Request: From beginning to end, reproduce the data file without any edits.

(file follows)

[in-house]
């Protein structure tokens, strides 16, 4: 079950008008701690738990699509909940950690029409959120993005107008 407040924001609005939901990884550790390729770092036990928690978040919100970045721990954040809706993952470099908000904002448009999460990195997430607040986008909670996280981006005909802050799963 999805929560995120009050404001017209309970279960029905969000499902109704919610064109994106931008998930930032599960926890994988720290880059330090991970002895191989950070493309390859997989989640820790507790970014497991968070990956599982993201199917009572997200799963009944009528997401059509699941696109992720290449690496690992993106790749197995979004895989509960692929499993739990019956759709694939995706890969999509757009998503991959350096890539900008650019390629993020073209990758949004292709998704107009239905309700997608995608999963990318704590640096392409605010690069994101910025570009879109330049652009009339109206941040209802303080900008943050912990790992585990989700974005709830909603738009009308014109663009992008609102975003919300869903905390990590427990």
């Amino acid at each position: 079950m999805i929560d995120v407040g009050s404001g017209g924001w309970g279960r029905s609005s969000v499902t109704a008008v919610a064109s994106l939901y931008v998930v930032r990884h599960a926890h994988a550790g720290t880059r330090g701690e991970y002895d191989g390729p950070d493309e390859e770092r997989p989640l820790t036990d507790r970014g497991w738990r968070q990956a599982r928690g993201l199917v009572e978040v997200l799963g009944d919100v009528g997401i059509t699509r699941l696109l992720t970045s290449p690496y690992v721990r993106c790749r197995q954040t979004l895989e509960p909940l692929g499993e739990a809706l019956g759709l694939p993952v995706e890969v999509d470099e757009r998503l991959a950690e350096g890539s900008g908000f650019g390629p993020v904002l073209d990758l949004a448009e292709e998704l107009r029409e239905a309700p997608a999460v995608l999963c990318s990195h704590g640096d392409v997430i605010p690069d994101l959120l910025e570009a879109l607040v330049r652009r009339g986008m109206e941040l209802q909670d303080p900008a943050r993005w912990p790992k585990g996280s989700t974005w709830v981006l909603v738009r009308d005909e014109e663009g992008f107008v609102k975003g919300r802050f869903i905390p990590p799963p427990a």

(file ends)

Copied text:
[in-house]
């Protein structure tokens, strides 16, 4: 079950008008701690738990699509909940950690029409959120993005107008 407040924001609005939901990884550790390729770092036990928690978040919100970045721990954040809706993952470099908000904002448009999460990195997430607040986008909670996280981006005909802050799963 999805929560995120009050404001017209309970279960029905969000499902109704919610064109994106931008998930930032599960926890994988720290880059330090991970002895191989950070493309390859997989989640820790507790970014497991968070990956599982993201199917009572997200799963009944009528997401059509699941696109992720290449690496690992993106790749197995979004895989509960692929499993739990019956759709694939995706890969999509757009998503991959350096890539900008650019390629993020073209990758949004292709998704107009239905309700997608995608999963990318704590640096392409605010690069994101910025570009879109330049652009009339109206941040209802303080900008943050912990790992585990989700974005709830909603738009009308014109663009992008609102975003919300869903905390990590427990």
């Amino acid at each position: 079950m999805i929560d995120v407040g009050s404001g017209g924001w309970g279960r029905s609005s969000v499902t109704a008008v919610a064109s994106l939901y931008v998930v930032r990884h599960a926890h994988a550790g720290t880059r330090g701690e991970y002895d191989g390729p950070d493309e390859e770092r997989p989640l820790t036990d507790r970014g497991w738990r968070q990956a599982r928690g993201l199917v009572e978040v997200l799963g009944d919100v009528g997401i059509t699509r699941l696109l992720t970045s290449p690496y690992v721990r993106c790749r197995q954040t979004l895989e509960p909940l692929g499993e739990a809706l019956g759709l694939p993952v995706e890969v999509d470099e757009r998503l991959a950690e350096g890539s900008g908000f650019g390629p993020v904002l073209d990758l949004a448009e292709e998704l107009r029409e239905a309700p997608a999460v995608l999963c990318s990195h704590g640096d392409v997430i605010p690069d994101l959120l910025e570009a879109l607040v330049r652009r009339g986008m109206e941040l209802q909670d303080p900008a943050r993005w912990p790992k585990g996280s989700t974005w709830v981006l909603v738009r009308d005909e014109e663009g992008f107008v609102k975003g919300r802050f869903i905390p990590p799963p427990a």